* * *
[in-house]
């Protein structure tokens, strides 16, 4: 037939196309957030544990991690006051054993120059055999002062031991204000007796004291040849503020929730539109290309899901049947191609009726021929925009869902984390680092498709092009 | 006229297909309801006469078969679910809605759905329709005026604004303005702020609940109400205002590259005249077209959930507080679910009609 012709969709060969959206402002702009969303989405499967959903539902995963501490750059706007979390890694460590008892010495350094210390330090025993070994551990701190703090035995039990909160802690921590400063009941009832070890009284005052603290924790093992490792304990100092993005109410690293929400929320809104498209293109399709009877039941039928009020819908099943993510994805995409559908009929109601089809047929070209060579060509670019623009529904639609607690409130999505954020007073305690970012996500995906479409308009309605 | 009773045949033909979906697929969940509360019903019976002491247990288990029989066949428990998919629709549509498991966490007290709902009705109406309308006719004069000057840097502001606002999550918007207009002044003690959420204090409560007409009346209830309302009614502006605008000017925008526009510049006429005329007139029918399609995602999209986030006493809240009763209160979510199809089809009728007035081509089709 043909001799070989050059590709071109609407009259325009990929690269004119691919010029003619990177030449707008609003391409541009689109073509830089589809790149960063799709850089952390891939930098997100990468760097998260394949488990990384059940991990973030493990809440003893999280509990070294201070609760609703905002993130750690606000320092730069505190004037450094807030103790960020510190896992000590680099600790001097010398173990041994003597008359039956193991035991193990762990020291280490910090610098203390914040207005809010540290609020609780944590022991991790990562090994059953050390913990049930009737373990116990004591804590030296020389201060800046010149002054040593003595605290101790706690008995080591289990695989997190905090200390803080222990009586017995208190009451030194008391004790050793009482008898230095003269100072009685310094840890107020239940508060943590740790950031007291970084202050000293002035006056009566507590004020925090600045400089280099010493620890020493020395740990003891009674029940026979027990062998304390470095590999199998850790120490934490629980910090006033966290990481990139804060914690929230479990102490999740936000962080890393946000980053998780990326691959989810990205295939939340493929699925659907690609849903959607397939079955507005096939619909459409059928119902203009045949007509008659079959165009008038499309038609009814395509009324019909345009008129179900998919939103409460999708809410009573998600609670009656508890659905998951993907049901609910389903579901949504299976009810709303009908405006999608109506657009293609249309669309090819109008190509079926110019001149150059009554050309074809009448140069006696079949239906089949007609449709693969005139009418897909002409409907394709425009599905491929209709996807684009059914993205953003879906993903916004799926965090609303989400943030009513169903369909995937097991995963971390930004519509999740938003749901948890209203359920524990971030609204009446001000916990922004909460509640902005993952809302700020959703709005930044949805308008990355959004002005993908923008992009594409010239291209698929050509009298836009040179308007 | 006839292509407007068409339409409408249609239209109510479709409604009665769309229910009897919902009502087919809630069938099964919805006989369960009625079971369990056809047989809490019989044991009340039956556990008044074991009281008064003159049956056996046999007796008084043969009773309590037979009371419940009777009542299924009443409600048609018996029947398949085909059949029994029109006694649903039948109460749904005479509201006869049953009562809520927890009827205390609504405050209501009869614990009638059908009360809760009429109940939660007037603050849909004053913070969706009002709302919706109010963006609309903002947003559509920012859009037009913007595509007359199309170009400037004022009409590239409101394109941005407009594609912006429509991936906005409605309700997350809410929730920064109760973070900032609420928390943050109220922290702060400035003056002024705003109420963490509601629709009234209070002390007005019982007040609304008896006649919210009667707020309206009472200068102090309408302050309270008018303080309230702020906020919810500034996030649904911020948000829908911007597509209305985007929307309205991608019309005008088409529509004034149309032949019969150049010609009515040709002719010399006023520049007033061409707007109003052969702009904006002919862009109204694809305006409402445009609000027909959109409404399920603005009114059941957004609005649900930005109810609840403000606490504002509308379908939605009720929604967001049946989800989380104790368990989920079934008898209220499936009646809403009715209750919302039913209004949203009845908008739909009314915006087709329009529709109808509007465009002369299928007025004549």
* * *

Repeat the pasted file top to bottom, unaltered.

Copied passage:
[in-house]
């Protein structure tokens, strides 16, 4: 037939196309957030544990991690006051054993120059055999002062031991204000007796004291040849503020929730539109290309899901049947191609009726021929925009869902984390680092498709092009 | 006229297909309801006469078969679910809605759905329709005026604004303005702020609940109400205002590259005249077209959930507080679910009609 012709969709060969959206402002702009969303989405499967959903539902995963501490750059706007979390890694460590008892010495350094210390330090025993070994551990701190703090035995039990909160802690921590400063009941009832070890009284005052603290924790093992490792304990100092993005109410690293929400929320809104498209293109399709009877039941039928009020819908099943993510994805995409559908009929109601089809047929070209060579060509670019623009529904639609607690409130999505954020007073305690970012996500995906479409308009309605 | 009773045949033909979906697929969940509360019903019976002491247990288990029989066949428990998919629709549509498991966490007290709902009705109406309308006719004069000057840097502001606002999550918007207009002044003690959420204090409560007409009346209830309302009614502006605008000017925008526009510049006429005329007139029918399609995602999209986030006493809240009763209160979510199809089809009728007035081509089709 043909001799070989050059590709071109609407009259325009990929690269004119691919010029003619990177030449707008609003391409541009689109073509830089589809790149960063799709850089952390891939930098997100990468760097998260394949488990990384059940991990973030493990809440003893999280509990070294201070609760609703905002993130750690606000320092730069505190004037450094807030103790960020510190896992000590680099600790001097010398173990041994003597008359039956193991035991193990762990020291280490910090610098203390914040207005809010540290609020609780944590022991991790990562090994059953050390913990049930009737373990116990004591804590030296020389201060800046010149002054040593003595605290101790706690008995080591289990695989997190905090200390803080222990009586017995208190009451030194008391004790050793009482008898230095003269100072009685310094840890107020239940508060943590740790950031007291970084202050000293002035006056009566507590004020925090600045400089280099010493620890020493020395740990003891009674029940026979027990062998304390470095590999199998850790120490934490629980910090006033966290990481990139804060914690929230479990102490999740936000962080890393946000980053998780990326691959989810990205295939939340493929699925659907690609849903959607397939079955507005096939619909459409059928119902203009045949007509008659079959165009008038499309038609009814395509009324019909345009008129179900998919939103409460999708809410009573998600609670009656508890659905998951993907049901609910389903579901949504299976009810709303009908405006999608109506657009293609249309669309090819109008190509079926110019001149150059009554050309074809009448140069006696079949239906089949007609449709693969005139009418897909002409409907394709425009599905491929209709996807684009059914993205953003879906993903916004799926965090609303989400943030009513169903369909995937097991995963971390930004519509999740938003749901948890209203359920524990971030609204009446001000916990922004909460509640902005993952809302700020959703709005930044949805308008990355959004002005993908923008992009594409010239291209698929050509009298836009040179308007 | 006839292509407007068409339409409408249609239209109510479709409604009665769309229910009897919902009502087919809630069938099964919805006989369960009625079971369990056809047989809490019989044991009340039956556990008044074991009281008064003159049956056996046999007796008084043969009773309590037979009371419940009777009542299924009443409600048609018996029947398949085909059949029994029109006694649903039948109460749904005479509201006869049953009562809520927890009827205390609504405050209501009869614990009638059908009360809760009429109940939660007037603050849909004053913070969706009002709302919706109010963006609309903002947003559509920012859009037009913007595509007359199309170009400037004022009409590239409101394109941005407009594609912006429509991936906005409605309700997350809410929730920064109760973070900032609420928390943050109220922290702060400035003056002024705003109420963490509601629709009234209070002390007005019982007040609304008896006649919210009667707020309206009472200068102090309408302050309270008018303080309230702020906020919810500034996030649904911020948000829908911007597509209305985007929307309205991608019309005008088409529509004034149309032949019969150049010609009515040709002719010399006023520049007033061409707007109003052969702009904006002919862009109204694809305006409402445009609000027909959109409404399920603005009114059941957004609005649900930005109810609840403000606490504002509308379908939605009720929604967001049946989800989380104790368990989920079934008898209220499936009646809403009715209750919302039913209004949203009845908008739909009314915006087709329009529709109808509007465009002369299928007025004549």